Banded Ground-cuckoos at "un poco de Chocó"

Banded-Ground-cuckoo-Dusan-Brinkhuizen AE2On 13 September 2012 Nicole Büttner and Wilo Vaca encountered a Banded Ground-cuckoo Neomorphus radiolosus on their property, a small reserve called "un poco del Chocó". Nicole  uploaded her very rare sighting with photograph to the observation database of and it was Roger Ahlman who first stumbled upon it. While he was routinely checking the database he got shocked when he saw a picture of a Banded Ground-cuckoo taken within the limits of Pichincha! Soon he managed to get in touch with Nicole and found out that the bird was still being seen at her place. On 18 September Roger and friends went to visit the reserve to look for the cuckoo. They missed it by minutes but the next morning they hit the jackpot: a Banded Ground-cuckoo was foraging right outside the porch while they were having breakfast! The bird was not shy at all and walked around right in the open. They got stunning looks at the bird and were able to photograph and video it. There were ants all over the place which was probably the main reason for the cuckoo being there. Later that morning a second individual showed up. There seemed to be some tension between the two cuckoos and they were frequently observed chasing each other. The birds seemed not to pay much attention to the observers and were watched for over two hours. Back home Roger posted his photos online and soon the spectacular news was spread. From its discovery onwards the species had been seen almost daily by Nicole. However, two individuals  were only seen on 19 September. In general the cuckoo seemed to be attending the antswarm most of its time but on 22 September Sam Woods watched the cuckoo away from ants (there were no ants in the vicinity that day). Also today (25 Sept) the cuckoo was still present amongst ants near the biological station and it often gave away crippling views! The Banded Ground-cuckoo has been seen regularly the passed few months. Nicole even managed to feed it. You need to contact Nicole first, and see if it is worth going.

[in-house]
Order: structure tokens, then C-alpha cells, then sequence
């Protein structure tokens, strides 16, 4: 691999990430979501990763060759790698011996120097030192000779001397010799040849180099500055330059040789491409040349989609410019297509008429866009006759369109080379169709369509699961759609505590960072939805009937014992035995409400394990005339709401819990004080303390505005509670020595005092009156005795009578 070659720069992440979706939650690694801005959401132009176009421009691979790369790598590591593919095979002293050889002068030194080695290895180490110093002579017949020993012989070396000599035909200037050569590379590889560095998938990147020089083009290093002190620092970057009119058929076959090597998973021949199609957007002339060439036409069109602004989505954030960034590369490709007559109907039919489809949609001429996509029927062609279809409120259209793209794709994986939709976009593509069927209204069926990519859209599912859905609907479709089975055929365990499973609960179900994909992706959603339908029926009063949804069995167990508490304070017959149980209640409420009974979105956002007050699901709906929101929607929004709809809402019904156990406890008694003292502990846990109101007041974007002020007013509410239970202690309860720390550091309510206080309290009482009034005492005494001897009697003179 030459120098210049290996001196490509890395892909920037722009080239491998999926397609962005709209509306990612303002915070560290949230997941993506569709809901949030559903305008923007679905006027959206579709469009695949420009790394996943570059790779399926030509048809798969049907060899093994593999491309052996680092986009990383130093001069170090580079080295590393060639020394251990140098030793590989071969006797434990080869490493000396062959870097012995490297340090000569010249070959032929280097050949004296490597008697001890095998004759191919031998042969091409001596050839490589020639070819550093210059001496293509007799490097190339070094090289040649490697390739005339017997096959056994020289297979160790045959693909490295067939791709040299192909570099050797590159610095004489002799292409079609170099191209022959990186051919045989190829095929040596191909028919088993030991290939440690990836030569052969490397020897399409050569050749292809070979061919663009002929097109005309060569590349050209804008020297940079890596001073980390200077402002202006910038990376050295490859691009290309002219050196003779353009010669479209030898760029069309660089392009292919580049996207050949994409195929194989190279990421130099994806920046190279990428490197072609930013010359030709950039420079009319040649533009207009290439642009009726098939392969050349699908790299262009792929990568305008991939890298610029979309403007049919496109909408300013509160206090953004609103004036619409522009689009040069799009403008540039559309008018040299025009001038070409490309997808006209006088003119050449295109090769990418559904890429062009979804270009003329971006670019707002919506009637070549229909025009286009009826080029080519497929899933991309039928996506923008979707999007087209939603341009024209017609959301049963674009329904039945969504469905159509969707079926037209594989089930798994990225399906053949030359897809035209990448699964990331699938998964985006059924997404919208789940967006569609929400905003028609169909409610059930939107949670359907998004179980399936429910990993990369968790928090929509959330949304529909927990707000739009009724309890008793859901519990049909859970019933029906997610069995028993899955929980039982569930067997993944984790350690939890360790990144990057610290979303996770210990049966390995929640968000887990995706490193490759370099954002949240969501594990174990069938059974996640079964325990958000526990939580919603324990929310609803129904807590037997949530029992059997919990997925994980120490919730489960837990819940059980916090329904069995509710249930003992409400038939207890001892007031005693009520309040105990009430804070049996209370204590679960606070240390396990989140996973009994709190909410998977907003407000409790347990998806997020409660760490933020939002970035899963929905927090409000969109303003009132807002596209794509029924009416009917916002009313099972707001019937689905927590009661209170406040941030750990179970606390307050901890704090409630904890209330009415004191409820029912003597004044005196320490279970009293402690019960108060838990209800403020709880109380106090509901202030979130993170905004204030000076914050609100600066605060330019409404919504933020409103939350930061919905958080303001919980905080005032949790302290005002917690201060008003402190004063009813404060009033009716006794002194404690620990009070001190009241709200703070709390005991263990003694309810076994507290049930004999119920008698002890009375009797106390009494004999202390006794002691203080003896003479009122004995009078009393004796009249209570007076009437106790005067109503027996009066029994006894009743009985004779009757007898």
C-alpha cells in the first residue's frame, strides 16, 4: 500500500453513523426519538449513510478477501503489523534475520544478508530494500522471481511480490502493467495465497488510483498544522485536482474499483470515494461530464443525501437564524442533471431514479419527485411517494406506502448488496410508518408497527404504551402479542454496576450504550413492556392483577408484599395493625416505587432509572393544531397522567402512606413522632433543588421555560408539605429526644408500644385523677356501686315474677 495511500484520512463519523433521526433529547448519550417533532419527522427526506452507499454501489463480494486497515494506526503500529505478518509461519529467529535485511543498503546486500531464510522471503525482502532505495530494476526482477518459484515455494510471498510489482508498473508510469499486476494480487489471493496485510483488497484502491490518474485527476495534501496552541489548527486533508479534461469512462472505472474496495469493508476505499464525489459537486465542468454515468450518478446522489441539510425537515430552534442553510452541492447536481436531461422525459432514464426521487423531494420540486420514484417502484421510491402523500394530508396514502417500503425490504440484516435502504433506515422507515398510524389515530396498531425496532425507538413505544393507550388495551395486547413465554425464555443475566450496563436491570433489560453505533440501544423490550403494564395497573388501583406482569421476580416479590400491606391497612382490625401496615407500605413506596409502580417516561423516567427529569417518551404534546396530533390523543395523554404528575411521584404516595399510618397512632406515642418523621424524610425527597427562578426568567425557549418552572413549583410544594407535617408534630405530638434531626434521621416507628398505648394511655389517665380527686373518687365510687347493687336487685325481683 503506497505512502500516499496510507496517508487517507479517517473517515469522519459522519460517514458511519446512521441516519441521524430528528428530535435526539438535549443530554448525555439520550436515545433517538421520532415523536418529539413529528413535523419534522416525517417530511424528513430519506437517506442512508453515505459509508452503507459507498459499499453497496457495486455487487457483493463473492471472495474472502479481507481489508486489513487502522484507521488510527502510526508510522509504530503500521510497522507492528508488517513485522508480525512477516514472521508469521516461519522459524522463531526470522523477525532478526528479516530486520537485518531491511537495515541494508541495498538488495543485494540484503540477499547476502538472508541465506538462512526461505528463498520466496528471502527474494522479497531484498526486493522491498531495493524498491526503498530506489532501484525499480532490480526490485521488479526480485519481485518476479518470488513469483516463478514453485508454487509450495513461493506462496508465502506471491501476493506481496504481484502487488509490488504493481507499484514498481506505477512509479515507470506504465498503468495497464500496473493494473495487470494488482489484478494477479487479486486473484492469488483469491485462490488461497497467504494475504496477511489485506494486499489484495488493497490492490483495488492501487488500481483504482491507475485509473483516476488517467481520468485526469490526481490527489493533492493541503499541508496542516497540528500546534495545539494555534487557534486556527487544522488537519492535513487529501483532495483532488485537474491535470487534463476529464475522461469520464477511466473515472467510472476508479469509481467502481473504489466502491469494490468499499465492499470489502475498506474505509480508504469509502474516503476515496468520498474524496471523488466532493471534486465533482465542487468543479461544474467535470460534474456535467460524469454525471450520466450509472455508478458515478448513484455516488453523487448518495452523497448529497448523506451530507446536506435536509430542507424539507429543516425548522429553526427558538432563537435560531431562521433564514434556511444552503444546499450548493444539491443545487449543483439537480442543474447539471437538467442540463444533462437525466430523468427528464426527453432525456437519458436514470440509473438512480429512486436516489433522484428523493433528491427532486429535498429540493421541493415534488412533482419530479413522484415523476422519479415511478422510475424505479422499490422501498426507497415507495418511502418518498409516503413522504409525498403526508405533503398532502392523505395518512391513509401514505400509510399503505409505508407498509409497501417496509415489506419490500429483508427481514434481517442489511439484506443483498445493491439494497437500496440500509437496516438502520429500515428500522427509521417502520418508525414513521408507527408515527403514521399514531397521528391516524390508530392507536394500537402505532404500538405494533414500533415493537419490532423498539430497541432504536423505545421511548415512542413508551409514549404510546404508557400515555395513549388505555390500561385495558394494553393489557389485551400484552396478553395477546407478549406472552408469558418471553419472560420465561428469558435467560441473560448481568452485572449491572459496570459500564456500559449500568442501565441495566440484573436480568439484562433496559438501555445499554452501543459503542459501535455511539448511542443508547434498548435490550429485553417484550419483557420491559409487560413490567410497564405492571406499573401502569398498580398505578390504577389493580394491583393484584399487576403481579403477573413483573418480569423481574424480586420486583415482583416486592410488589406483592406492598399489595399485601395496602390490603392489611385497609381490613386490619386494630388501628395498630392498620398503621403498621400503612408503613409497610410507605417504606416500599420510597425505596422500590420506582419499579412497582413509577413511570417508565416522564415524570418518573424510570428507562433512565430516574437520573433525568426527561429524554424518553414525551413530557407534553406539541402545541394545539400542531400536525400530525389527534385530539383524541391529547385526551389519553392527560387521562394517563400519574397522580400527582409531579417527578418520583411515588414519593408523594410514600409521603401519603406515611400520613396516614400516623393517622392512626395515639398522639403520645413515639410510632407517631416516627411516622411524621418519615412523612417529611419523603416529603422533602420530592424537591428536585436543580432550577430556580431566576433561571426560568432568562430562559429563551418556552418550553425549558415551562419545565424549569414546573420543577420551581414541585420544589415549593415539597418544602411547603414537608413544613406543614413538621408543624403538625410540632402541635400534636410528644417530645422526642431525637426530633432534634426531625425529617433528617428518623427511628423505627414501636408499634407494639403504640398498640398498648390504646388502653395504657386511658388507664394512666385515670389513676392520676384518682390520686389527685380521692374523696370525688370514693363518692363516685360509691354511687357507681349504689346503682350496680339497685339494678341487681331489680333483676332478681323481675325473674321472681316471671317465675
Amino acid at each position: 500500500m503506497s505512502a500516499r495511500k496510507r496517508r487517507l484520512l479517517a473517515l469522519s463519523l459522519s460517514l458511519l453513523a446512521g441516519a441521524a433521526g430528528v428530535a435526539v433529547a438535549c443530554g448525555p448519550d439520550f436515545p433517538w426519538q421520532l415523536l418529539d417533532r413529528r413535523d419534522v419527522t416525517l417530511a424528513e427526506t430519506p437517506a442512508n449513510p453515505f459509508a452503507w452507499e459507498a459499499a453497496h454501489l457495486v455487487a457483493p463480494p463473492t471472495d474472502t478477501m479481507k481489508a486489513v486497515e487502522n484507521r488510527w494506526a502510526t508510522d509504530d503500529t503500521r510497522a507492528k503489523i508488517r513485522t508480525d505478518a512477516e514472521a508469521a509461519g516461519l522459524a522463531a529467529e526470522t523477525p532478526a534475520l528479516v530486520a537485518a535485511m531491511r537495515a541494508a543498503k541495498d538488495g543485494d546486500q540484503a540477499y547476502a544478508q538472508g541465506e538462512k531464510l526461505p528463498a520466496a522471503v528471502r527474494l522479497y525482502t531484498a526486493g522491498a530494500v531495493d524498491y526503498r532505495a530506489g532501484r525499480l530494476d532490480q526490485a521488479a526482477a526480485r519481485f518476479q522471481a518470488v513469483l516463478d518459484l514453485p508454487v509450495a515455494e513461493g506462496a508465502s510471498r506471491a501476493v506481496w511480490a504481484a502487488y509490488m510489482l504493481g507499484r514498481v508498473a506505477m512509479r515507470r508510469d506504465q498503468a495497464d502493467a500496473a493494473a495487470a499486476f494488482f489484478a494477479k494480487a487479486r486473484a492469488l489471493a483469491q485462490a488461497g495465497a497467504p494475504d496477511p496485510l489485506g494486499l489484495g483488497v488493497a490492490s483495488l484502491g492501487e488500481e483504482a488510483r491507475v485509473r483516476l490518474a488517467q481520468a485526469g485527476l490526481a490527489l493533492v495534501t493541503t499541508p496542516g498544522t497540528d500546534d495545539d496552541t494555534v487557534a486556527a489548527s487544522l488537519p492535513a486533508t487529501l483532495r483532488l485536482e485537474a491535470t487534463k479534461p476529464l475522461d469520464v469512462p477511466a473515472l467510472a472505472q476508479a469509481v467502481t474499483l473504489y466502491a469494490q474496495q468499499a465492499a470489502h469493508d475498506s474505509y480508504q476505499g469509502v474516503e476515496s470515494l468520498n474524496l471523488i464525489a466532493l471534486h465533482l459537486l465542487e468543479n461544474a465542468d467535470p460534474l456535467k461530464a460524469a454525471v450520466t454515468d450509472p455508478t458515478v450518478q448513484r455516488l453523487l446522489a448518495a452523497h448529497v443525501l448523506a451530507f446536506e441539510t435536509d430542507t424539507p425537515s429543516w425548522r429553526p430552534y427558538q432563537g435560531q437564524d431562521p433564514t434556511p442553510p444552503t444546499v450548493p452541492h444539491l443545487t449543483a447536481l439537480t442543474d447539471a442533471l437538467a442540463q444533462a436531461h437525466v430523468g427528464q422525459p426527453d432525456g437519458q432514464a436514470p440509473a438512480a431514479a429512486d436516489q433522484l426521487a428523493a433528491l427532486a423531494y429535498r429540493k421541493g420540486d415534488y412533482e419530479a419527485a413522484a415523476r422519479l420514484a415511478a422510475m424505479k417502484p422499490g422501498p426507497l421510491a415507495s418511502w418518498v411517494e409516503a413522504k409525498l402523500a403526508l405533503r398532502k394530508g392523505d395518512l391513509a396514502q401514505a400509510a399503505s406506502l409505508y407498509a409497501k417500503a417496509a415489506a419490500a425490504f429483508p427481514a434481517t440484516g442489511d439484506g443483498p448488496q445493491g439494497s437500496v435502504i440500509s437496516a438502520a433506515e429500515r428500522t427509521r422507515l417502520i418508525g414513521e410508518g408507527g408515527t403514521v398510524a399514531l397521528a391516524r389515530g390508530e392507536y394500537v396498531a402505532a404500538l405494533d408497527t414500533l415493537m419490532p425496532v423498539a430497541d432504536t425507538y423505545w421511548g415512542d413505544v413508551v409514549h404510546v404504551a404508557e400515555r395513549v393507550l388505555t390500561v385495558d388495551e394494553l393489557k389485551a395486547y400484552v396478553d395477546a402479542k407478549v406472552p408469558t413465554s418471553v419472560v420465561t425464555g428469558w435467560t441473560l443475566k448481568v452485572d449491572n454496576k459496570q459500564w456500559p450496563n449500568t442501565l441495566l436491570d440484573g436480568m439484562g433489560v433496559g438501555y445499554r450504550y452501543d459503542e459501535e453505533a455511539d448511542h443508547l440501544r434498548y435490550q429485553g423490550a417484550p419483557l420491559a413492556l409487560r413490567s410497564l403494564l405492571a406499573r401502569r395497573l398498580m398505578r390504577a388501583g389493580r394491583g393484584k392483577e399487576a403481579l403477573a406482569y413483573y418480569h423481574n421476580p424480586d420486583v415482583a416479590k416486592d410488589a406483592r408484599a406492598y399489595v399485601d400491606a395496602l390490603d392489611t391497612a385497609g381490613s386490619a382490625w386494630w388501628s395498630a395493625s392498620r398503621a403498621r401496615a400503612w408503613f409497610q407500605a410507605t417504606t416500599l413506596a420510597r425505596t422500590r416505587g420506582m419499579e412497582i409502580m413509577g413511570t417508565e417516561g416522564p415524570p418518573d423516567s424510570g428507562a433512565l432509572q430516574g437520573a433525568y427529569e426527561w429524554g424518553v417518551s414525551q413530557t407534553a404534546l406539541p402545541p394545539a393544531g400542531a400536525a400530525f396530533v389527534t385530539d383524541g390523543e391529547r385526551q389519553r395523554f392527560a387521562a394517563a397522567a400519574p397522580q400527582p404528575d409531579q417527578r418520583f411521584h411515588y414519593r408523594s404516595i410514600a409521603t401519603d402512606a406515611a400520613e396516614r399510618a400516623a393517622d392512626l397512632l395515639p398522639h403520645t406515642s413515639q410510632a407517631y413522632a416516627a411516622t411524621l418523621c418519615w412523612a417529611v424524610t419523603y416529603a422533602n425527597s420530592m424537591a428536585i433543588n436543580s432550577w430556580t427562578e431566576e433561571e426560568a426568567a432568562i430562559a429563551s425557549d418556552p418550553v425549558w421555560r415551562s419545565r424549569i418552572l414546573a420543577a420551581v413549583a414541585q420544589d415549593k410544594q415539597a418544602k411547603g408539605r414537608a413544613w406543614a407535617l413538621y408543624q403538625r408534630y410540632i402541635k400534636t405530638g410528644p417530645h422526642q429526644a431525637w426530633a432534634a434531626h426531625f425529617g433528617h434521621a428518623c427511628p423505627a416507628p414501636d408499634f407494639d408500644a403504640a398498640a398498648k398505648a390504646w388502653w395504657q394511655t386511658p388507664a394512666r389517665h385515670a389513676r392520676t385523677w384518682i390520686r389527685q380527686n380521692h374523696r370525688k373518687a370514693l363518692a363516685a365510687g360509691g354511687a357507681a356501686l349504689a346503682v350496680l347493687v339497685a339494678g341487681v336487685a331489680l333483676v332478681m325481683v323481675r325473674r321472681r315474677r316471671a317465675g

How to get there?

Most importantly is that you contact Nicole first if you want to visit the reserve. All necessary information and directions can be found on her website: There is accommodation available for small groups but the place can also be visited on a day trip. The morning (7-10am) seems to be the best time to look for the cuckoo(s) but it has also been seen in the afternoon. For now the chances of seeing it look promising, but for how long?

Dušan Brinkhuizen            Back to the News

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Aves Ecuador by Dušan M. Brinkhuizen